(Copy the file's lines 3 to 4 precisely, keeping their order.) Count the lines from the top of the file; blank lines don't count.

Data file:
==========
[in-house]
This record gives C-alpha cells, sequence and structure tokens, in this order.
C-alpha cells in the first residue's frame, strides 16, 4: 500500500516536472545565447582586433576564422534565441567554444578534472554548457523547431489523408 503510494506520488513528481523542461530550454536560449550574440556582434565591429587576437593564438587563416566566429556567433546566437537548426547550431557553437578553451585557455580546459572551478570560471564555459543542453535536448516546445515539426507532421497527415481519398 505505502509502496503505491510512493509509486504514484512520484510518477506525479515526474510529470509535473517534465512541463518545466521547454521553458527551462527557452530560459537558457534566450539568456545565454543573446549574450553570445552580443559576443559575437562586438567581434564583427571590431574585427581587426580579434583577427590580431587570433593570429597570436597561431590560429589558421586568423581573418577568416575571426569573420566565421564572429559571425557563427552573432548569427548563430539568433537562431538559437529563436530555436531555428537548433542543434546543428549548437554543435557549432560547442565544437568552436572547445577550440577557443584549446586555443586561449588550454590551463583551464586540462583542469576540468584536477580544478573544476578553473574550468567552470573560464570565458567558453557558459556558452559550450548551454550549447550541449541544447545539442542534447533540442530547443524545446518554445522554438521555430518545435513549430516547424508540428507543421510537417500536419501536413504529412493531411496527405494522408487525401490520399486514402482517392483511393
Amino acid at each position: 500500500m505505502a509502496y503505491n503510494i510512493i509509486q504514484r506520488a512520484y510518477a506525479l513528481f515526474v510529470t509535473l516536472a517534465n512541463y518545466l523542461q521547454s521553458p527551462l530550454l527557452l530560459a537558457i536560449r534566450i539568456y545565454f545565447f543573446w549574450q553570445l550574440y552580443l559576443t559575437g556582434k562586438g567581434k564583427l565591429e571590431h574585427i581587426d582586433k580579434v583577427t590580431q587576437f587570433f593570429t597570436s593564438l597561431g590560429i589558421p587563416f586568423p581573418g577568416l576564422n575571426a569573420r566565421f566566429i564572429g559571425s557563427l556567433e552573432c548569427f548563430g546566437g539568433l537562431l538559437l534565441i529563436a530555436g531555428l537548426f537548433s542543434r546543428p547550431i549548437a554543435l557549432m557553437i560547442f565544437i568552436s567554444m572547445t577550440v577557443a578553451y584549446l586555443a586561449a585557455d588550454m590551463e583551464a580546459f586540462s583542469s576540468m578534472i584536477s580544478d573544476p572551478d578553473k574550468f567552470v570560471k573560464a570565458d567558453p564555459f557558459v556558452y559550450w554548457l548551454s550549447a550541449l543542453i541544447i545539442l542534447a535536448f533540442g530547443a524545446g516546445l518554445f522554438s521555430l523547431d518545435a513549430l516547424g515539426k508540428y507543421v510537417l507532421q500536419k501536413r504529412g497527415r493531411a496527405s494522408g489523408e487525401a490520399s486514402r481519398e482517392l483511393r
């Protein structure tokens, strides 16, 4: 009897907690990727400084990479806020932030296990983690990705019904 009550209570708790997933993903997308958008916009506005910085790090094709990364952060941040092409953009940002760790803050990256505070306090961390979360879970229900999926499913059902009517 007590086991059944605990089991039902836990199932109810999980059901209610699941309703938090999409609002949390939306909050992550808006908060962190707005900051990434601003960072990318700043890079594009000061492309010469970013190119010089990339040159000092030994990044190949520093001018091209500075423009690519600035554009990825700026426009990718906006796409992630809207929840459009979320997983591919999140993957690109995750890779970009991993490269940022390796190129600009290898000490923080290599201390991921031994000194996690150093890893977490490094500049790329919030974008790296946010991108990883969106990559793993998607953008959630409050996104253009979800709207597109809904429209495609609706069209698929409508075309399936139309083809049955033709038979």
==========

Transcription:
C-alpha cells in the first residue's frame, strides 16, 4: 500500500516536472545565447582586433576564422534565441567554444578534472554548457523547431489523408 503510494506520488513528481523542461530550454536560449550574440556582434565591429587576437593564438587563416566566429556567433546566437537548426547550431557553437578553451585557455580546459572551478570560471564555459543542453535536448516546445515539426507532421497527415481519398 505505502509502496503505491510512493509509486504514484512520484510518477506525479515526474510529470509535473517534465512541463518545466521547454521553458527551462527557452530560459537558457534566450539568456545565454543573446549574450553570445552580443559576443559575437562586438567581434564583427571590431574585427581587426580579434583577427590580431587570433593570429597570436597561431590560429589558421586568423581573418577568416575571426569573420566565421564572429559571425557563427552573432548569427548563430539568433537562431538559437529563436530555436531555428537548433542543434546543428549548437554543435557549432560547442565544437568552436572547445577550440577557443584549446586555443586561449588550454590551463583551464586540462583542469576540468584536477580544478573544476578553473574550468567552470573560464570565458567558453557558459556558452559550450548551454550549447550541449541544447545539442542534447533540442530547443524545446518554445522554438521555430518545435513549430516547424508540428507543421510537417500536419501536413504529412493531411496527405494522408487525401490520399486514402482517392483511393
Amino acid at each position: 500500500m505505502a509502496y503505491n503510494i510512493i509509486q504514484r506520488a512520484y510518477a506525479l513528481f515526474v510529470t509535473l516536472a517534465n512541463y518545466l523542461q521547454s521553458p527551462l530550454l527557452l530560459a537558457i536560449r534566450i539568456y545565454f545565447f543573446w549574450q553570445l550574440y552580443l559576443t559575437g556582434k562586438g567581434k564583427l565591429e571590431h574585427i581587426d582586433k580579434v583577427t590580431q587576437f587570433f593570429t597570436s593564438l597561431g590560429i589558421p587563416f586568423p581573418g577568416l576564422n575571426a569573420r566565421f566566429i564572429g559571425s557563427l556567433e552573432c548569427f548563430g546566437g539568433l537562431l538559437l534565441i529563436a530555436g531555428l537548426f537548433s542543434r546543428p547550431i549548437a554543435l557549432m557553437i560547442f565544437i568552436s567554444m572547445t577550440v577557443a578553451y584549446l586555443a586561449a585557455d588550454m590551463e583551464a580546459f586540462s583542469s576540468m578534472i584536477s580544478d573544476p572551478d578553473k574550468f567552470v570560471k573560464a570565458d567558453p564555459f557558459v556558452y559550450w554548457l548551454s550549447a550541449l543542453i541544447i545539442l542534447a535536448f533540442g530547443a524545446g516546445l518554445f522554438s521555430l523547431d518545435a513549430l516547424g515539426k508540428y507543421v510537417l507532421q500536419k501536413r504529412g497527415r493531411a496527405s494522408g489523408e487525401a490520399s486514402r481519398e482517392l483511393r